ORANGE COUNTY, Fla. - New research from the Wounded Warrior Project found veterans with mental health challenges have seen their mental health worsen during the pandemic.
WWP surveyed nearly 30,000 warriors in 2020 and found veterans living with Post Traumatic Stress Disorder are more than three times as likely to have mental or physical health-related challenges during the pandemic.
Warriors living with depression, loneliness and suicidal ideations were also at an increased risk of mental or physical health-related challenges during the pandemic.
Anthony Johnson, who served 21 years in the Army and Navy, said his PTSD got worse in 2020.
"I would withdraw big time and… I didn't want to eat. I didn’t even want to get out of bed. I mean you don't feel any sense of purpose at all."
Johnson said not being able to physically connect with people played a big role in his symptoms getting worse last year. He said it was especially difficult when his WWP peer support group stopped meeting in-person. "I don't know what is, but being around other veterans, they took you out of that…You felt like you weren't alone."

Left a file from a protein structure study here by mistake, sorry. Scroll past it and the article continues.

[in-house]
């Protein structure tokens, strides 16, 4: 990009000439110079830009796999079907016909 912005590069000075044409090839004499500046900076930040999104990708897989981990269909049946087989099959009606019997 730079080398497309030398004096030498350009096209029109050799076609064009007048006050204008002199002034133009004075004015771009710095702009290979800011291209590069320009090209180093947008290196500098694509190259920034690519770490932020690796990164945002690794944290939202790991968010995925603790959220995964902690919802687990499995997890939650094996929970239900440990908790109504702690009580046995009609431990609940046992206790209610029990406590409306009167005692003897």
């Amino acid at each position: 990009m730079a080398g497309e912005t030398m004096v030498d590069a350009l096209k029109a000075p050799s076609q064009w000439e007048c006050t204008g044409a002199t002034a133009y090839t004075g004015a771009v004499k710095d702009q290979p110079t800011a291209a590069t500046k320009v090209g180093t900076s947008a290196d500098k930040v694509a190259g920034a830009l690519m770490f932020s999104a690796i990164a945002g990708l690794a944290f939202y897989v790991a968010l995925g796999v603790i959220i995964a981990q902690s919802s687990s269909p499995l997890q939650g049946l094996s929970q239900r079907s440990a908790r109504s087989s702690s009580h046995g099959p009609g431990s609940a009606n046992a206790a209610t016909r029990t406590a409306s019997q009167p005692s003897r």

Fifty-four percent of the warriors surveyed said their mental health has worsened since social distancing.
"The COVID-19 pandemic created a perfect storm for many of the warriors we serve, especially those with mental health challenges," said Dr. Melanie Mousseau, WWP vice president of program operations and partnerships. "A lack of social connection along with mental health conditions magnifies the burden warriors are experiencing."
WWP has worked to bridge the gap by holding more than 22,000 virtual and phone sessions for emotional support and follow-up on mental health workshops in 2020 from mid-March to mid-November. That represents a 10 percent increase over the previous eight-month period.
Johnson said the virtual peer support meetings are helping a lot. "It got back to… where I have something to look forward to. I look forward to the Zoom meeting. I look forward to the virtual games and just taking my mind off things, off the pandemic."
Despite the unprecedented times, most warriors reported having a strong support system to lean on. Eighty percent of warriors surveyed said there are people in their lives they can depend on if they really need it while 69 percent said they know where to turn for help with challenges related to COVID-19.
WWP said the study highlights prioritizing making mental health services more accessible. Veterans who need support can call the WWP Resource Center at 888-WWP-ALUM (997-2586) or emailing email@example.com.
For more information about COVID-19's impact on wounded warriors click here.